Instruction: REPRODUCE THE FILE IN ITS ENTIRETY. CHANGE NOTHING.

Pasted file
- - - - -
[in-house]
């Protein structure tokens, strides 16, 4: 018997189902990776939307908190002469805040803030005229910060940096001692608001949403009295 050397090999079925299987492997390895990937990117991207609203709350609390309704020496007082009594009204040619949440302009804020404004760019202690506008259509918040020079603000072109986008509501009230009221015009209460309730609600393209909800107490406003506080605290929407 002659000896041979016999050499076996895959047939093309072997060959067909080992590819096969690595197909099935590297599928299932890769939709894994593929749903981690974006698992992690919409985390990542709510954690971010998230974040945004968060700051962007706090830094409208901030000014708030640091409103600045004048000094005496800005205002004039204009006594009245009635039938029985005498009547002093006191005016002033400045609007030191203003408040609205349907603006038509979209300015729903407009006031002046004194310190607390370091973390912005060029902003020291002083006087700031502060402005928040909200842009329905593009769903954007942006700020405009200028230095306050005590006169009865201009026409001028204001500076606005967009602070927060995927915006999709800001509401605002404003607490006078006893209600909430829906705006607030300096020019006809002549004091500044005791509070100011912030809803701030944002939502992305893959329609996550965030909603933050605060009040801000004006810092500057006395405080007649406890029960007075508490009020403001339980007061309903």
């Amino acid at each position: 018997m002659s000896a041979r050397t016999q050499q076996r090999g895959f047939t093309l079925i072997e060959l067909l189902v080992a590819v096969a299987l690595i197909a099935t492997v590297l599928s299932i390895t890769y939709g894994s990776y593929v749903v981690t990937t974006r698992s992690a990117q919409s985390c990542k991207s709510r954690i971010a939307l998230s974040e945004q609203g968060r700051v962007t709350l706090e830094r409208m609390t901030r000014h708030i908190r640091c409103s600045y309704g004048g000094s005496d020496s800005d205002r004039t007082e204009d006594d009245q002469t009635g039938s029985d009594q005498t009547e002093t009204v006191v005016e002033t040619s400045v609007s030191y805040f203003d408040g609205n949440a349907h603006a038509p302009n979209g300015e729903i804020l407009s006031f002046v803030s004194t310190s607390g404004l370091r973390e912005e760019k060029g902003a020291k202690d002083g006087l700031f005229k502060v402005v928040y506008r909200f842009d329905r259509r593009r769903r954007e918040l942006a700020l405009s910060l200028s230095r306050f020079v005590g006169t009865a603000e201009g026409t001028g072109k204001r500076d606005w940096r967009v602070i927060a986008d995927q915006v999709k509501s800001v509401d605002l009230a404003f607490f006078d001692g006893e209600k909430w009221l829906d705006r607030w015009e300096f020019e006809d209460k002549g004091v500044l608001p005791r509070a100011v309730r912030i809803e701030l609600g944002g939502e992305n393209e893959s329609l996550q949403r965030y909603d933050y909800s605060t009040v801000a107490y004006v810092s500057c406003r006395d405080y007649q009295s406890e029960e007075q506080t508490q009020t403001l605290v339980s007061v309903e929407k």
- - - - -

[in-house]
């Protein structure tokens, strides 16, 4: 018997189902990776939307908190002469805040803030005229910060940096001692608001949403009295 050397090999079925299987492997390895990937990117991207609203709350609390309704020496007082009594009204040619949440302009804020404004760019202690506008259509918040020079603000072109986008509501009230009221015009209460309730609600393209909800107490406003506080605290929407 002659000896041979016999050499076996895959047939093309072997060959067909080992590819096969690595197909099935590297599928299932890769939709894994593929749903981690974006698992992690919409985390990542709510954690971010998230974040945004968060700051962007706090830094409208901030000014708030640091409103600045004048000094005496800005205002004039204009006594009245009635039938029985005498009547002093006191005016002033400045609007030191203003408040609205349907603006038509979209300015729903407009006031002046004194310190607390370091973390912005060029902003020291002083006087700031502060402005928040909200842009329905593009769903954007942006700020405009200028230095306050005590006169009865201009026409001028204001500076606005967009602070927060995927915006999709800001509401605002404003607490006078006893209600909430829906705006607030300096020019006809002549004091500044005791509070100011912030809803701030944002939502992305893959329609996550965030909603933050605060009040801000004006810092500057006395405080007649406890029960007075508490009020403001339980007061309903």
């Amino acid at each position: 018997m002659s000896a041979r050397t016999q050499q076996r090999g895959f047939t093309l079925i072997e060959l067909l189902v080992a590819v096969a299987l690595i197909a099935t492997v590297l599928s299932i390895t890769y939709g894994s990776y593929v749903v981690t990937t974006r698992s992690a990117q919409s985390c990542k991207s709510r954690i971010a939307l998230s974040e945004q609203g968060r700051v962007t709350l706090e830094r409208m609390t901030r000014h708030i908190r640091c409103s600045y309704g004048g000094s005496d020496s800005d205002r004039t007082e204009d006594d009245q002469t009635g039938s029985d009594q005498t009547e002093t009204v006191v005016e002033t040619s400045v609007s030191y805040f203003d408040g609205n949440a349907h603006a038509p302009n979209g300015e729903i804020l407009s006031f002046v803030s004194t310190s607390g404004l370091r973390e912005e760019k060029g902003a020291k202690d002083g006087l700031f005229k502060v402005v928040y506008r909200f842009d329905r259509r593009r769903r954007e918040l942006a700020l405009s910060l200028s230095r306050f020079v005590g006169t009865a603000e201009g026409t001028g072109k204001r500076d606005w940096r967009v602070i927060a986008d995927q915006v999709k509501s800001v509401d605002l009230a404003f607490f006078d001692g006893e209600k909430w009221l829906d705006r607030w015009e300096f020019e006809d209460k002549g004091v500044l608001p005791r509070a100011v309730r912030i809803e701030l609600g944002g939502e992305n393209e893959s329609l996550q949403r965030y909603d933050y909800s605060t009040v801000a107490y004006v810092s500057c406003r006395d405080y007649q009295s406890e029960e007075q506080t508490q009020t403001l605290v339980s007061v309903e929407k």